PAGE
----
I wouldn’t use the word ‘provincial’ in this context – to me, provincialism is a state of mind, a certain level of consciousness rather than a fact dictated by geographical location. I founded my first studio in Poland with a view to working in a smaller city. I wanted to have more time for architecture to be able to do it better. To not lose time on unnecessary things like commuting to and from work or going to other places we have to visit every day. It was important to have time for local projects and nationwide architectural competitions. One can work a little differently in the periphery. Time passes somewhat slower. Now, of course, you can do all that in a large city if you live and work within a single district, where you also have access to the kind of architectural culture that was basically non-existent when I was starting out in Poland. It just wasn’t there twenty years ago. Whether we talk about Warsaw, Gdańsk or Koszalin, it was all just emerging and barely there at all.
What do you mean by architectural culture?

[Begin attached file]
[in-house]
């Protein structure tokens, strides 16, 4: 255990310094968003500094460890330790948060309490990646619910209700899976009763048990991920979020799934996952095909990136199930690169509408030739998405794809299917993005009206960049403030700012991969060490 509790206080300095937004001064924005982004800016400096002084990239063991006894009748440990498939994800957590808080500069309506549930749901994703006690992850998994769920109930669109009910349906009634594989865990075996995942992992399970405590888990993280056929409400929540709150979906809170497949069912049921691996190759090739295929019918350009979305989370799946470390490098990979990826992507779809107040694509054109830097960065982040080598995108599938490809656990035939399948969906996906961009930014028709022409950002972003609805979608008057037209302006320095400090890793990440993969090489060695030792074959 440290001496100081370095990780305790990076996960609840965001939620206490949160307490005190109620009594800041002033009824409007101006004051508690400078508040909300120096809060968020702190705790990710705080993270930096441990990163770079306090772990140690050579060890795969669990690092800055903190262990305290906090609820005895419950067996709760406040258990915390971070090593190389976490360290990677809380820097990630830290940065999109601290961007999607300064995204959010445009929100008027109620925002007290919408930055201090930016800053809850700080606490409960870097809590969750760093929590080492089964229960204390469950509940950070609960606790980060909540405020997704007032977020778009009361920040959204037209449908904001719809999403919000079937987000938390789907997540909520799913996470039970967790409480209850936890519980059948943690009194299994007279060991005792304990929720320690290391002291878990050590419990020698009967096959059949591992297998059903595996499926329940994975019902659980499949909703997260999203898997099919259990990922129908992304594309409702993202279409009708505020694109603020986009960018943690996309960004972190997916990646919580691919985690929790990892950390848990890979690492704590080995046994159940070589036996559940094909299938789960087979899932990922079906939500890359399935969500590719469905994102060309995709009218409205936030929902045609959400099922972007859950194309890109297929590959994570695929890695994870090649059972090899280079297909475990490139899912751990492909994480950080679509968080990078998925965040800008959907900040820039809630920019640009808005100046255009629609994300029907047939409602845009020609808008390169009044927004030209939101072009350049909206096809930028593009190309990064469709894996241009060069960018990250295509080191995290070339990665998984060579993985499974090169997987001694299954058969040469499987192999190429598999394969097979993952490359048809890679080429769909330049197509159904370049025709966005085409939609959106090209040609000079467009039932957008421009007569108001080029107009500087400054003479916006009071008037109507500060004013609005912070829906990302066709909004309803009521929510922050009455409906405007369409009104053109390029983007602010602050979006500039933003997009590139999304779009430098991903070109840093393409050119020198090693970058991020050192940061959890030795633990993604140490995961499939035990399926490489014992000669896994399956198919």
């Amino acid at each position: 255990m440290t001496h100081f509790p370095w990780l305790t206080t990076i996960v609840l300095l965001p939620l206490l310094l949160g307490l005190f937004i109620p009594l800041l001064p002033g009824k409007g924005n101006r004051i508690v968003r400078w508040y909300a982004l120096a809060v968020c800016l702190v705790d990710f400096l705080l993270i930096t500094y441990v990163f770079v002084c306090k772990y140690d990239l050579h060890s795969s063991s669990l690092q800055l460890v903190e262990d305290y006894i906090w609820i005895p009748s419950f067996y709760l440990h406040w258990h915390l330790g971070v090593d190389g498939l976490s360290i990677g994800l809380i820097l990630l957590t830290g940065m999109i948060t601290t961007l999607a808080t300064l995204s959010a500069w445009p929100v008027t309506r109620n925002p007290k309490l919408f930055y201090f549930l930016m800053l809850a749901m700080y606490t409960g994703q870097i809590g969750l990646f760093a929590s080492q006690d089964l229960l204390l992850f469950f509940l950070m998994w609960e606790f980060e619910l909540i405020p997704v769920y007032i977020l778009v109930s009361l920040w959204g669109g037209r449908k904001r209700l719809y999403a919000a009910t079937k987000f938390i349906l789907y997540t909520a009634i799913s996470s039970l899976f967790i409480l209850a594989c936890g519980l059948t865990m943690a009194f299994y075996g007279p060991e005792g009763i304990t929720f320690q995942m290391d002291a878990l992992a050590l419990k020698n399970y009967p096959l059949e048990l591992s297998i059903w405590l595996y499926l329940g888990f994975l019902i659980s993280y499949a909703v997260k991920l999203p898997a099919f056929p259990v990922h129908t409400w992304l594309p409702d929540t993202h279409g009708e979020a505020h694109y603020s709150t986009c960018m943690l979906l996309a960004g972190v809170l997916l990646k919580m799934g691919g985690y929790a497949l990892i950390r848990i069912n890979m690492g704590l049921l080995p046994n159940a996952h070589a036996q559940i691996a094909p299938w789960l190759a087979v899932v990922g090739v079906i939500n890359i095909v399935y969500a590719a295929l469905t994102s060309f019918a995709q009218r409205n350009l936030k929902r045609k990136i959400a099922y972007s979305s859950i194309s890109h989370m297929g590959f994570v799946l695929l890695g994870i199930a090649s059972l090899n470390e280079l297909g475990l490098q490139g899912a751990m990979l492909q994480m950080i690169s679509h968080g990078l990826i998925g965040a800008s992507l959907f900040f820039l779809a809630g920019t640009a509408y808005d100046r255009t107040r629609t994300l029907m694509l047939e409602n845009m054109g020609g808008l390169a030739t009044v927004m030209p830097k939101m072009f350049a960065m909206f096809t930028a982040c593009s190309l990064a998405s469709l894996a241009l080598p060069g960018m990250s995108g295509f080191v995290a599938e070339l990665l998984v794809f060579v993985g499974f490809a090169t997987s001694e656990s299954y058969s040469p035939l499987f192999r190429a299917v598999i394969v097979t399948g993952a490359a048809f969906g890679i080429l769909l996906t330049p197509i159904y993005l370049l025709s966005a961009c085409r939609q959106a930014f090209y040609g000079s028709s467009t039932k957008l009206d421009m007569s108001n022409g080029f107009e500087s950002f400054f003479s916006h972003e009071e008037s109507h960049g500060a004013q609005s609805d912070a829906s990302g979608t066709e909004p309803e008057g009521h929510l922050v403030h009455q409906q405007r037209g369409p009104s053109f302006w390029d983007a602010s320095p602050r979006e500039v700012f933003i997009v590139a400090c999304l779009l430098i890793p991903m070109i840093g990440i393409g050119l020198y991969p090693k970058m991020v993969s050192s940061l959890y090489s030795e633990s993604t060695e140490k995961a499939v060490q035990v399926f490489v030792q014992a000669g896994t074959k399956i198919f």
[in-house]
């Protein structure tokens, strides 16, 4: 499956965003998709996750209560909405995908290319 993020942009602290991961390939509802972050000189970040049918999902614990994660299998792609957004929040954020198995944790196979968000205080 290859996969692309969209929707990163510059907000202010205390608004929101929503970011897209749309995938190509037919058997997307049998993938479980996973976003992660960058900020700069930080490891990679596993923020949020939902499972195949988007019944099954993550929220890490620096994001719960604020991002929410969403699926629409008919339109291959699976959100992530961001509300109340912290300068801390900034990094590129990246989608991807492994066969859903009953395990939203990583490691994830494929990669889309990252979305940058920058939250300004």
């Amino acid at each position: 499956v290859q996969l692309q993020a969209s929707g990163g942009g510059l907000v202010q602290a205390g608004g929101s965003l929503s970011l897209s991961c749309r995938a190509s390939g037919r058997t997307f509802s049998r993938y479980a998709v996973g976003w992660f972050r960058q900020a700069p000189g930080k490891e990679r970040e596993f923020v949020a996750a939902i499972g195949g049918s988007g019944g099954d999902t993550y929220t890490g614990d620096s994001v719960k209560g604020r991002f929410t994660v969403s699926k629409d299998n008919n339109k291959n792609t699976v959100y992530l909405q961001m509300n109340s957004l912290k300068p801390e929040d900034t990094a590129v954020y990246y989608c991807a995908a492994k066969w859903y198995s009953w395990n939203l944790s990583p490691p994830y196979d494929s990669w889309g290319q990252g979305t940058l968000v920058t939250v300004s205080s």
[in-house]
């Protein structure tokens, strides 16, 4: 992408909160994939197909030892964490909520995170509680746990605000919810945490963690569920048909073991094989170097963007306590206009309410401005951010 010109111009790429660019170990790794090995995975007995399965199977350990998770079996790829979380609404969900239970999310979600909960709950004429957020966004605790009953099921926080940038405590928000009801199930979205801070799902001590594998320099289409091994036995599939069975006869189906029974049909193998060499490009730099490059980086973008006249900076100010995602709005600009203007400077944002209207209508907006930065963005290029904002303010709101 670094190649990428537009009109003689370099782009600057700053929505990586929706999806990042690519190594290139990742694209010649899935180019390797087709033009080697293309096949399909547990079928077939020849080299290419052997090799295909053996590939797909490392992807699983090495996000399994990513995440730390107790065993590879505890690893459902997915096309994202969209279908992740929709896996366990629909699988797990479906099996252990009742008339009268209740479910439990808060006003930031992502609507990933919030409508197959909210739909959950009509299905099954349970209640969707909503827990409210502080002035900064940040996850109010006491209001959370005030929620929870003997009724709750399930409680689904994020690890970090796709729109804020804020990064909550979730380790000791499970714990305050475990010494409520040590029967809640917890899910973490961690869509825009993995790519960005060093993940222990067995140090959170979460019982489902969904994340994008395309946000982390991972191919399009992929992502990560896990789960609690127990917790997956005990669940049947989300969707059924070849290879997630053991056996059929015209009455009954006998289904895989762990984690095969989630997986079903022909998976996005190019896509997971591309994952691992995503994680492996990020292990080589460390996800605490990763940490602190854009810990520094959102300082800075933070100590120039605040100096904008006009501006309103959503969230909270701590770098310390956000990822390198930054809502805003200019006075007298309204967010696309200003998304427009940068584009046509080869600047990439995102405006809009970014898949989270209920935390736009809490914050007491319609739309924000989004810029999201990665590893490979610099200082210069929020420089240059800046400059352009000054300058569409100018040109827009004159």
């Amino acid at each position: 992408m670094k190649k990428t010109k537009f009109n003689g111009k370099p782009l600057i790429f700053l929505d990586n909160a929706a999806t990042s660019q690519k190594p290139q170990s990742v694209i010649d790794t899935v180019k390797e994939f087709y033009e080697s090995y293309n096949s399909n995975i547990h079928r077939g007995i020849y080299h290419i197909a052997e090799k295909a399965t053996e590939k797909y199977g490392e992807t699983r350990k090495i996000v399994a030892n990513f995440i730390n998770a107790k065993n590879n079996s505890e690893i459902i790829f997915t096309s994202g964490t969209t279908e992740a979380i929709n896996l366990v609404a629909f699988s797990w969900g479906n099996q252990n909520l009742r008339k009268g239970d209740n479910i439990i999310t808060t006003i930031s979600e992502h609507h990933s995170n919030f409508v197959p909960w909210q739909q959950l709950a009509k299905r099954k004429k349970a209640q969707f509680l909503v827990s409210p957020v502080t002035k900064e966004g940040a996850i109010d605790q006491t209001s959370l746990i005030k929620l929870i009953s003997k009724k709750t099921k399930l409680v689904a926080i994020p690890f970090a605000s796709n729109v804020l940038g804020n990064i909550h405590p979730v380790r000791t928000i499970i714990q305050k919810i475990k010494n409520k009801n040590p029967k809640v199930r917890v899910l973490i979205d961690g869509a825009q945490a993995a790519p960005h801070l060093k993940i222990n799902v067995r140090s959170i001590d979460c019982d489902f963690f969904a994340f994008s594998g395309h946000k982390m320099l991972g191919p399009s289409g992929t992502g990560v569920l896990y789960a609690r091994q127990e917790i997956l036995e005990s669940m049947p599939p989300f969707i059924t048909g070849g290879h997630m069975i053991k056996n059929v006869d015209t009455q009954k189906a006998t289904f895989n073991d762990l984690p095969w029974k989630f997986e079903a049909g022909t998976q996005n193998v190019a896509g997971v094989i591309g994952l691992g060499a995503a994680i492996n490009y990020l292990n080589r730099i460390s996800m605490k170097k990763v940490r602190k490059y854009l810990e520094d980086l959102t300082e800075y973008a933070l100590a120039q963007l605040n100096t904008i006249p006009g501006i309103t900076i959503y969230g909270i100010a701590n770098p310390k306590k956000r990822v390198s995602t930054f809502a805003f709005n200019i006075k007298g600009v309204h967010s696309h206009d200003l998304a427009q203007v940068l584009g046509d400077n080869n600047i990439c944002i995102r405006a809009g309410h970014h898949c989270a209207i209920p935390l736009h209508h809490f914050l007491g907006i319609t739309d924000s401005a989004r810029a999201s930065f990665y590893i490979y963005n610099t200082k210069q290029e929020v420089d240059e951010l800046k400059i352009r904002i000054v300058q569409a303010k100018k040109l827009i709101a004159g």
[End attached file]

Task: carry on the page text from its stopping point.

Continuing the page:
To me, architectural culture is a type of atmosphere that fosters an exchange of views, a presentation of creative attitudes. Exhibitions on architecture, professional literature and magazines, architects coming with guest lectures... Twenty years ago the level was equal everywhere or, to put it bluntly, none of that was happening, whether you were in the centre or the periphery. Even prestigious schools and universities did not invite any guest lecturers. On many occasions, that had to do with our sense of inferiority, a fear that such guests would make us look bad in the eyes of students. Things are different now. More and more people care about architecture, because it defines the space we leave in, and – as society – we started paying attention to that about that a while ago. In small towns this architectural culture is still developing very slowly, but large cities are already hosting guest architects from all over the world. There are exhibitions, debates organised by various bodies. Architectural pavilions are cropping up, meeting places where one can talk about architecture. I see a clear association here with the emergence and consolidation of the civil society. There are many new organisations – foundations, associations that deal with architecture and organise a lot of events related to it. Others that have existed for a long time began to act more courageously and intensely through the inflow of young people. Multinational companies selling their products in Poland began to base their marketing on the promotion of architecture. A lot has changed in that respect. The cultural offer in terms of architecture is much broader in large cities. In the periphery, though, even now not a lot is happening.